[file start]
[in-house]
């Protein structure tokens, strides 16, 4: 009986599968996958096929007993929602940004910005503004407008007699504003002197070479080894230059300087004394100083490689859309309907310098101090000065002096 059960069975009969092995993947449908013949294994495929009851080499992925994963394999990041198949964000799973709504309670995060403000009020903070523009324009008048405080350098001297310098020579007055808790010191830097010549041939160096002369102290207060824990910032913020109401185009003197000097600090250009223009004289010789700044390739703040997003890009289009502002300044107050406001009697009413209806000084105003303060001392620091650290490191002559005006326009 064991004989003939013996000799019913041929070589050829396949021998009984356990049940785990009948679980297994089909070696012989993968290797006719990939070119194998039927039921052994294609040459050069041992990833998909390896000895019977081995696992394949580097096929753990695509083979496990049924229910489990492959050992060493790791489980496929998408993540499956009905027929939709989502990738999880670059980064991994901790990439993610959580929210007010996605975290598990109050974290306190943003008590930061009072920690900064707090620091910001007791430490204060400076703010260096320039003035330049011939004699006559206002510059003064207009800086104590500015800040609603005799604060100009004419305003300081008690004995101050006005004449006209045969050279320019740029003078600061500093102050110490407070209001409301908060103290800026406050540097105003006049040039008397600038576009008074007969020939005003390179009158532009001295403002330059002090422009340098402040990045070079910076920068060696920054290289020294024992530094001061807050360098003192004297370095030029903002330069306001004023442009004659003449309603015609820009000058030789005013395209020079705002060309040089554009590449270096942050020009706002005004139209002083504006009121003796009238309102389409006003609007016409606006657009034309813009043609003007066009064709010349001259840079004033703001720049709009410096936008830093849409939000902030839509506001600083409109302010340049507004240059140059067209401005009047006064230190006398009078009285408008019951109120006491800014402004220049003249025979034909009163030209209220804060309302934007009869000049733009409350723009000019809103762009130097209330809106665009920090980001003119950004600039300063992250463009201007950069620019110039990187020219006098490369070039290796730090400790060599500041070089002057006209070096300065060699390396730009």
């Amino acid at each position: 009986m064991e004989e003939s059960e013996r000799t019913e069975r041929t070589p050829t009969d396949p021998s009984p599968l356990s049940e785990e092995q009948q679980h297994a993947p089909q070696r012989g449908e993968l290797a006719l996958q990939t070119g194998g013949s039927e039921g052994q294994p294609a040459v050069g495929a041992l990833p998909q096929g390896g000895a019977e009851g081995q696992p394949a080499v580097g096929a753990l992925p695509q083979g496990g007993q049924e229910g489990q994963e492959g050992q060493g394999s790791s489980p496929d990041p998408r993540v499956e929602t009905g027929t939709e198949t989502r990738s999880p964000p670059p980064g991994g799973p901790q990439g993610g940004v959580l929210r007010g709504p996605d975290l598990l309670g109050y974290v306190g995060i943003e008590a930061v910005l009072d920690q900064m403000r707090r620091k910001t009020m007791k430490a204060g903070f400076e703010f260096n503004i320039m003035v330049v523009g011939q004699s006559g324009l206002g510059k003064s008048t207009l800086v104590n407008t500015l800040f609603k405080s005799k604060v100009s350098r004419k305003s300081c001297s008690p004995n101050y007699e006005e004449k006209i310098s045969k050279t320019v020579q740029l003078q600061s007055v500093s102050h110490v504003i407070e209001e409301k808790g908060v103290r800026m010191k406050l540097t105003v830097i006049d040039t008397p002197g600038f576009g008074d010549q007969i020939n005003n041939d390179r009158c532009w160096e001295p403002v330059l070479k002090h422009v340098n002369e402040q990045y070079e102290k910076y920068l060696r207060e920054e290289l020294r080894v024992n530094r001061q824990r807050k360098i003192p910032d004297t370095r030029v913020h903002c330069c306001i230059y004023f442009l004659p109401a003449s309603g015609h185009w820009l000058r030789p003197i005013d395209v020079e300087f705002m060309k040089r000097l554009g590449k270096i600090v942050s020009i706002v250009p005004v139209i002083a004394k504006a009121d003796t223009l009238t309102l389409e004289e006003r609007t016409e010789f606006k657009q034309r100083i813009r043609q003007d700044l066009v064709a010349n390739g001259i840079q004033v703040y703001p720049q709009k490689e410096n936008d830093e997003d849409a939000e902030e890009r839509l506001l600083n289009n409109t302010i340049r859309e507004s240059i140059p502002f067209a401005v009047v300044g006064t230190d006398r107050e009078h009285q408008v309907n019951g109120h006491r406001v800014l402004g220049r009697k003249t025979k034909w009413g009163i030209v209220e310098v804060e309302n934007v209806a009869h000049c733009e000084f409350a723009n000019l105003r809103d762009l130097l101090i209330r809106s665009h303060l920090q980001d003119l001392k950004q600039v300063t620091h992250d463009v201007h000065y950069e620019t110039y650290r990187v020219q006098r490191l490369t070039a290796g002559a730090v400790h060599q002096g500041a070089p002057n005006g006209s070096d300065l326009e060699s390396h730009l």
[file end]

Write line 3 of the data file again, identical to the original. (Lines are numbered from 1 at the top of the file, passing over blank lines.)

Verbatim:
């Amino acid at each position: 009986m064991e004989e003939s059960e013996r000799t019913e069975r041929t070589p050829t009969d396949p021998s009984p599968l356990s049940e785990e092995q009948q679980h297994a993947p089909q070696r012989g449908e993968l290797a006719l996958q990939t070119g194998g013949s039927e039921g052994q294994p294609a040459v050069g495929a041992l990833p998909q096929g390896g000895a019977e009851g081995q696992p394949a080499v580097g096929a753990l992925p695509q083979g496990g007993q049924e229910g489990q994963e492959g050992q060493g394999s790791s489980p496929d990041p998408r993540v499956e929602t009905g027929t939709e198949t989502r990738s999880p964000p670059p980064g991994g799973p901790q990439g993610g940004v959580l929210r007010g709504p996605d975290l598990l309670g109050y974290v306190g995060i943003e008590a930061v910005l009072d920690q900064m403000r707090r620091k910001t009020m007791k430490a204060g903070f400076e703010f260096n503004i320039m003035v330049v523009g011939q004699s006559g324009l206002g510059k003064s008048t207009l800086v104590n407008t500015l800040f609603k405080s005799k604060v100009s350098r004419k305003s300081c001297s008690p004995n101050y007699e006005e004449k006209i310098s045969k050279t320019v020579q740029l003078q600061s007055v500093s102050h110490v504003i407070e209001e409301k808790g908060v103290r800026m010191k406050l540097t105003v830097i006049d040039t008397p002197g600038f576009g008074d010549q007969i020939n005003n041939d390179r009158c532009w160096e001295p403002v330059l070479k002090h422009v340098n002369e402040q990045y070079e102290k910076y920068l060696r207060e920054e290289l020294r080894v024992n530094r001061q824990r807050k360098i003192p910032d004297t370095r030029v913020h903002c330069c306001i230059y004023f442009l004659p109401a003449s309603g015609h185009w820009l000058r030789p003197i005013d395209v020079e300087f705002m060309k040089r000097l554009g590449k270096i600090v942050s020009i706002v250009p005004v139209i002083a004394k504006a009121d003796t223009l009238t309102l389409e004289e006003r609007t016409e010789f606006k657009q034309r100083i813009r043609q003007d700044l066009v064709a010349n390739g001259i840079q004033v703040y703001p720049q709009k490689e410096n936008d830093e997003d849409a939000e902030e890009r839509l506001l600083n289009n409109t302010i340049r859309e507004s240059i140059p502002f067209a401005v009047v300044g006064t230190d006398r107050e009078h009285q408008v309907n019951g109120h006491r406001v800014l402004g220049r009697k003249t025979k034909w009413g009163i030209v209220e310098v804060e309302n934007v209806a009869h000049c733009e000084f409350a723009n000019l105003r809103d762009l130097l101090i209330r809106s665009h303060l920090q980001d003119l001392k950004q600039v300063t620091h992250d463009v201007h000065y950069e620019t110039y650290r990187v020219q006098r490191l490369t070039a290796g002559a730090v400790h060599q002096g500041a070089p002057n005006g006209s070096d300065l326009e060699s390396h730009l």